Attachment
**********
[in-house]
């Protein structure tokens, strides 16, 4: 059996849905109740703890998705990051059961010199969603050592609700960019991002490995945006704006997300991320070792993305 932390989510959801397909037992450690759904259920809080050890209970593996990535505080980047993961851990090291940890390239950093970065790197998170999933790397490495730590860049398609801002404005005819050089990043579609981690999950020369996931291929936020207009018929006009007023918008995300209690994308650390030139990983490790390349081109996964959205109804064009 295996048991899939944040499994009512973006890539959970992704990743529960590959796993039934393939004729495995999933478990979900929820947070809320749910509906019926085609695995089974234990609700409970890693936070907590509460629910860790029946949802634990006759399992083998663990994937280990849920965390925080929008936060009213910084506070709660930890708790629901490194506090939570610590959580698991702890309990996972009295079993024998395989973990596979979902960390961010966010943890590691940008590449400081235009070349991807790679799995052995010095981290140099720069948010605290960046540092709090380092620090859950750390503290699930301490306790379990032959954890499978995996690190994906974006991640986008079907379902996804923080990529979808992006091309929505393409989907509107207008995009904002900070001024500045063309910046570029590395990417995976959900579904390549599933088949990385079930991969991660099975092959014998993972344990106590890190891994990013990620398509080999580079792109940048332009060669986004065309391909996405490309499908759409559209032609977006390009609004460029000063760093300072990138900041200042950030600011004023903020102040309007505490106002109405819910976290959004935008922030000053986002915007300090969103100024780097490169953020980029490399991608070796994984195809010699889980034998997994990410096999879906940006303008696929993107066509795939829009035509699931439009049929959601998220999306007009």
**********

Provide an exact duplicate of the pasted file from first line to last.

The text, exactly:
[in-house]
């Protein structure tokens, strides 16, 4: 059996849905109740703890998705990051059961010199969603050592609700960019991002490995945006704006997300991320070792993305 932390989510959801397909037992450690759904259920809080050890209970593996990535505080980047993961851990090291940890390239950093970065790197998170999933790397490495730590860049398609801002404005005819050089990043579609981690999950020369996931291929936020207009018929006009007023918008995300209690994308650390030139990983490790390349081109996964959205109804064009 295996048991899939944040499994009512973006890539959970992704990743529960590959796993039934393939004729495995999933478990979900929820947070809320749910509906019926085609695995089974234990609700409970890693936070907590509460629910860790029946949802634990006759399992083998663990994937280990849920965390925080929008936060009213910084506070709660930890708790629901490194506090939570610590959580698991702890309990996972009295079993024998395989973990596979979902960390961010966010943890590691940008590449400081235009070349991807790679799995052995010095981290140099720069948010605290960046540092709090380092620090859950750390503290699930301490306790379990032959954890499978995996690190994906974006991640986008079907379902996804923080990529979808992006091309929505393409989907509107207008995009904002900070001024500045063309910046570029590395990417995976959900579904390549599933088949990385079930991969991660099975092959014998993972344990106590890190891994990013990620398509080999580079792109940048332009060669986004065309391909996405490309499908759409559209032609977006390009609004460029000063760093300072990138900041200042950030600011004023903020102040309007505490106002109405819910976290959004935008922030000053986002915007300090969103100024780097490169953020980029490399991608070796994984195809010699889980034998997994990410096999879906940006303008696929993107066509795939829009035509699931439009049929959601998220999306007009």